Heart to HeartParenting

How to Be A Good Listener to Your Teens

how to be a good listener to your teens

Being a good listener to teens is a necessary skill you must have as a parent or caregiver. Most times, teens just need parents to listen and not judge or proffer an immediate solution.

A lot of teens would prefer their parents to be “Quick to listen, slow to speak and slow to get angry.”

Dr Netta Weinstein, associate professor in clinical and social psychology at the University of Reading, reportedly stated that in “Parent-teenager relationships, quietly listening to a teenager while showing them they are valued and appreciated for their honesty has a powerful effect on their willingness to open up.”

The following are major ways of being a good listener to your teens:

This is no easy task, but it is doable. Being a good listener takes deliberate effort and practice.

1. Be Attentive to Them

You need to give them 100% attention. Don’t act like a chatbot or talkbot in their life, by giving robotic responses to their queries and statements.

Most teens, just like everyone else want your undivided attention. Even younger children know when you’re not really listening to them.

A 5 year old was asking her dad a question and he was replying to her absent-mindedly while browsing on his phone. The girl went to her mum and said, “Mum, why is it when I talk to dad, he keeps using his phone, and does not really answer me, but when I talk to you, you put down your phone and look at me?”

Hmmm…What a perceptive little girl!

Your teen also needs you to make eye contact when they talk and not be distracted with your phone, T.V., laptop or social media. It screams insensitivity to their feelings.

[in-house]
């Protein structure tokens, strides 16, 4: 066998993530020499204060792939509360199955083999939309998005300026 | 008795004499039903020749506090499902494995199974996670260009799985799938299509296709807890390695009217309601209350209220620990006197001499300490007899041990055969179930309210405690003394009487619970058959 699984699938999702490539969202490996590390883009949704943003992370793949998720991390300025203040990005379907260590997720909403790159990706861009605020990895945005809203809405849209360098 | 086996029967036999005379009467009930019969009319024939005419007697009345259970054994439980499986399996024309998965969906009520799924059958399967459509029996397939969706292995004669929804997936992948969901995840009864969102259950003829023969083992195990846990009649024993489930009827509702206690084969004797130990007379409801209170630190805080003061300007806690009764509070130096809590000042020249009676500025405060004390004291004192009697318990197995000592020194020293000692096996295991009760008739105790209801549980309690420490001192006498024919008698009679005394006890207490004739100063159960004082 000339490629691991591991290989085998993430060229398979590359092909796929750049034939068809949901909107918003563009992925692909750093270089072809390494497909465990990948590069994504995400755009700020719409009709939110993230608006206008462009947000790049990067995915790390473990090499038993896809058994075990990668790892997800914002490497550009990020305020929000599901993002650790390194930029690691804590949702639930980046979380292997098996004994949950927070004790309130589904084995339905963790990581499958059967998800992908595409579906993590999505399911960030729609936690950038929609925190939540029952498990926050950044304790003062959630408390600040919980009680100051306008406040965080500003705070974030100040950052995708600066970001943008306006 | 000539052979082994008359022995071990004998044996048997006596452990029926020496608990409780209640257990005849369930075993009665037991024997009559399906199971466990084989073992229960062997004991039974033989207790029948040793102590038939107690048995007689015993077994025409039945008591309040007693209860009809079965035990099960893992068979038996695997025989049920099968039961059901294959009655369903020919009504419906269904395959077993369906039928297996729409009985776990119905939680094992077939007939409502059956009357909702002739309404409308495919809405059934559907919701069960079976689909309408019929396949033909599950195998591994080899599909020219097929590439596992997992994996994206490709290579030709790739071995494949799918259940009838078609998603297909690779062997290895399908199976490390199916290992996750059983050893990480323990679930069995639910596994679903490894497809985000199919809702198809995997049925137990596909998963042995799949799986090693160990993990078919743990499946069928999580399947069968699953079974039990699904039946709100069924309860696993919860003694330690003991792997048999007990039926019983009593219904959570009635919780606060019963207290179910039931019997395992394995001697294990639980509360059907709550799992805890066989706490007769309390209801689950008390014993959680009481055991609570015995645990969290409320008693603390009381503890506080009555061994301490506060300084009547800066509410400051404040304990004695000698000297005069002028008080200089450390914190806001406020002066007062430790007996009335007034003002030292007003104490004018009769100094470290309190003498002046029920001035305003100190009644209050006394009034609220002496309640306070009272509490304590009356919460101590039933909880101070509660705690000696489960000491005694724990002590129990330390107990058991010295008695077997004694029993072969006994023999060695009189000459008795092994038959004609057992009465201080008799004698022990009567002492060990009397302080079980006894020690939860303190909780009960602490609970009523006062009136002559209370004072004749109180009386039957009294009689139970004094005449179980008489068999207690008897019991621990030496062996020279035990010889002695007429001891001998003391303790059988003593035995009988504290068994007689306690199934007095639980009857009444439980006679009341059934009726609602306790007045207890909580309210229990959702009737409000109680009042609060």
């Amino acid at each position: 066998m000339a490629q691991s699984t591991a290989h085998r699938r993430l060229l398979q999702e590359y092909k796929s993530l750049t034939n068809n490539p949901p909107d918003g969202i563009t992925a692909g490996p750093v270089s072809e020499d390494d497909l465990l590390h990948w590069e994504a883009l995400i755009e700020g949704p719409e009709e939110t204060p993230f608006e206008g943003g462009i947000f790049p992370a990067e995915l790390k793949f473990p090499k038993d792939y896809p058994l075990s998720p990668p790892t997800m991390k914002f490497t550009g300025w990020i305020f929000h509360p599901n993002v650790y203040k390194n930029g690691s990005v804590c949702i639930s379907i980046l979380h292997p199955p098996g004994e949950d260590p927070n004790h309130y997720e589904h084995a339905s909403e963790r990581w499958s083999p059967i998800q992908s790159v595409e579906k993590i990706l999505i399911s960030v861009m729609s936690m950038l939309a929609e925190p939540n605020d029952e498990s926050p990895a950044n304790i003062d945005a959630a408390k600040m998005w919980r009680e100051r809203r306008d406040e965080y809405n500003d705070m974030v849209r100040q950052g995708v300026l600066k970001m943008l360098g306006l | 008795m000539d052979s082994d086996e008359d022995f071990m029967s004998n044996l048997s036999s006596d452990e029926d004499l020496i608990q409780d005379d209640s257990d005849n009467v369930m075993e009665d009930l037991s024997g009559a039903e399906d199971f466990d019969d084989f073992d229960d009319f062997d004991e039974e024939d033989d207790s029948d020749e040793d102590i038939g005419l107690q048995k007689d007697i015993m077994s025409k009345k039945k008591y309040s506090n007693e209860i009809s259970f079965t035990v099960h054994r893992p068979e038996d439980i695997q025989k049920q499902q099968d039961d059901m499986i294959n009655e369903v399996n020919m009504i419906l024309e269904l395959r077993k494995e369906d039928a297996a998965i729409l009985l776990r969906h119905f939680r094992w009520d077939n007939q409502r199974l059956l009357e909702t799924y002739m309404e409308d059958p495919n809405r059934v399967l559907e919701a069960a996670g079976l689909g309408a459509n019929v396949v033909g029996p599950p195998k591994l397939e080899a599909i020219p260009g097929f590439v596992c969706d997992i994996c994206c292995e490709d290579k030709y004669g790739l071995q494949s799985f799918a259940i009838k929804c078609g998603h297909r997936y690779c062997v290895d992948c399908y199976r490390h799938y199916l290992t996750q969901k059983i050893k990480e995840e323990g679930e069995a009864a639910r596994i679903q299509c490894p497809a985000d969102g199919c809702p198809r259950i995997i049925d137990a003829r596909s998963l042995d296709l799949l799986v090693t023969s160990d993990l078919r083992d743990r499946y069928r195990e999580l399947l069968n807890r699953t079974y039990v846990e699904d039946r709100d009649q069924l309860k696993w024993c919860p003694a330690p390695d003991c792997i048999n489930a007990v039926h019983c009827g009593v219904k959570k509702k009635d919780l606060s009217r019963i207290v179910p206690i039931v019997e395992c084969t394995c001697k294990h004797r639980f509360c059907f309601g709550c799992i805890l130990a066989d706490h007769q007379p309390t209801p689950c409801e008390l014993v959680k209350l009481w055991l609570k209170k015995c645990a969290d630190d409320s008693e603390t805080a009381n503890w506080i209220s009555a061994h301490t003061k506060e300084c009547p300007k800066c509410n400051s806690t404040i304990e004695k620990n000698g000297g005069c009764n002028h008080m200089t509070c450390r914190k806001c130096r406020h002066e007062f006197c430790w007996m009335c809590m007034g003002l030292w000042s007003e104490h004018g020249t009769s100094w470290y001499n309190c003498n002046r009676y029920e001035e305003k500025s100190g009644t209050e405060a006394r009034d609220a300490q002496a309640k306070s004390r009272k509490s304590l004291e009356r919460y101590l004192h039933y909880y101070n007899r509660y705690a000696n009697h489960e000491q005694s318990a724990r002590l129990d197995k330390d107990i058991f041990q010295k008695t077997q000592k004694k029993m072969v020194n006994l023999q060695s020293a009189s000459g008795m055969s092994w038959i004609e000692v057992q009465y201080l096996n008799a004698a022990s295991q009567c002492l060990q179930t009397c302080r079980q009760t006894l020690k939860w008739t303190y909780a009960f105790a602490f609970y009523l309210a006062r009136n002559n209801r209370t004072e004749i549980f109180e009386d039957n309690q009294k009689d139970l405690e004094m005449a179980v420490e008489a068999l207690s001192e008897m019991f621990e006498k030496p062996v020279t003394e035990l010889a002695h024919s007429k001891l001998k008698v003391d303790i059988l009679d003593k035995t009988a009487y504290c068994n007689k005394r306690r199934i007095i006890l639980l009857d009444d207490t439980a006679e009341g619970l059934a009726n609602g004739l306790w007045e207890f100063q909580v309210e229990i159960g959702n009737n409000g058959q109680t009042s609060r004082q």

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2. Body Language is a Necessity

This is a follow-up to point one. Your teen would know you’re truly following if you respond with noticeable movements. It could be a nod of your head, a smile, making eye contact and a touch etc. Be an active listener and not a passive one.

3. By Showing Empathy

You need to listen to them with empathy when they are talking; put yourself in their shoes. Try and understand what your teen is saying, before needing them to understand your own reasoning.

When you show genuine empathy, they would readily listen to you. Stephen Covey’s 5th Habit in the 7 Habits of Highly Effective People, reads, “Seek first to understand, then to be understood.”

4. Do not Give Unsolicited Advice

It’s important to know that your teen might not need immediate advice from you when he or she relates something to you. They might just want to vent or talk and they need you to listen to their ranting. Be sensitive to their mood and state of mind. Before you offer advice, ask them first if you can give it.

5. Don’t Interrupt Them

I’m almost tempted to say, put a sock in it when they are speaking. Allow them to speak uninterrupted. Don’t butt in and disrupt the flow of what they are saying with a quick judgement, reprimand, or even a ‘harmless’ question. They might lose interest and not want to continue talking.

Even if he or she showed indiscretions in a matter, patiently hear them out. Moreover, you’re not really listening if you’re thinking of what to say immediately after your teen is done talking.